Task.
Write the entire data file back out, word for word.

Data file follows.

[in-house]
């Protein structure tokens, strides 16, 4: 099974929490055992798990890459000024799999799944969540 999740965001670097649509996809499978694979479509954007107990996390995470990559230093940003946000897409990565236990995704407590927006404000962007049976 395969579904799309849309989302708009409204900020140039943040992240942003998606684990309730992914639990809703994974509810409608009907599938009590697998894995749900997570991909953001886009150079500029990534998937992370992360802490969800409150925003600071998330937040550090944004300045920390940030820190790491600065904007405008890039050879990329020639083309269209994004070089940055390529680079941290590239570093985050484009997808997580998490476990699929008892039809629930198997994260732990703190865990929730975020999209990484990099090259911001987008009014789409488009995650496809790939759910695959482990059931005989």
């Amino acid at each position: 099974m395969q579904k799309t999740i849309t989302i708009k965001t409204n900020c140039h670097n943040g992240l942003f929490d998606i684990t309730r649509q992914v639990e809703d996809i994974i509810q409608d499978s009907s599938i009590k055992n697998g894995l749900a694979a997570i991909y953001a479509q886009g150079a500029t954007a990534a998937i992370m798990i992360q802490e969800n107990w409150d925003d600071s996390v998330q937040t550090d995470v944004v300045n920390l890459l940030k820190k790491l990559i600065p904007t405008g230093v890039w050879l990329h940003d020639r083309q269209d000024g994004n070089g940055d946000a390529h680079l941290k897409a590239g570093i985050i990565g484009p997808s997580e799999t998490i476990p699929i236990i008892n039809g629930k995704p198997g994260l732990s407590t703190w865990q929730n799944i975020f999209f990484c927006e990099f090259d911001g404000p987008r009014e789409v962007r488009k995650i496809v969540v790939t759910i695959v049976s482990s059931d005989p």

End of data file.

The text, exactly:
[in-house]
């Protein structure tokens, strides 16, 4: 099974929490055992798990890459000024799999799944969540 999740965001670097649509996809499978694979479509954007107990996390995470990559230093940003946000897409990565236990995704407590927006404000962007049976 395969579904799309849309989302708009409204900020140039943040992240942003998606684990309730992914639990809703994974509810409608009907599938009590697998894995749900997570991909953001886009150079500029990534998937992370992360802490969800409150925003600071998330937040550090944004300045920390940030820190790491600065904007405008890039050879990329020639083309269209994004070089940055390529680079941290590239570093985050484009997808997580998490476990699929008892039809629930198997994260732990703190865990929730975020999209990484990099090259911001987008009014789409488009995650496809790939759910695959482990059931005989």
């Amino acid at each position: 099974m395969q579904k799309t999740i849309t989302i708009k965001t409204n900020c140039h670097n943040g992240l942003f929490d998606i684990t309730r649509q992914v639990e809703d996809i994974i509810q409608d499978s009907s599938i009590k055992n697998g894995l749900a694979a997570i991909y953001a479509q886009g150079a500029t954007a990534a998937i992370m798990i992360q802490e969800n107990w409150d925003d600071s996390v998330q937040t550090d995470v944004v300045n920390l890459l940030k820190k790491l990559i600065p904007t405008g230093v890039w050879l990329h940003d020639r083309q269209d000024g994004n070089g940055d946000a390529h680079l941290k897409a590239g570093i985050i990565g484009p997808s997580e799999t998490i476990p699929i236990i008892n039809g629930k995704p198997g994260l732990s407590t703190w865990q929730n799944i975020f999209f990484c927006e990099f090259d911001g404000p987008r009014e789409v962007r488009k995650i496809v969540v790939t759910i695959v049976s482990s059931d005989p």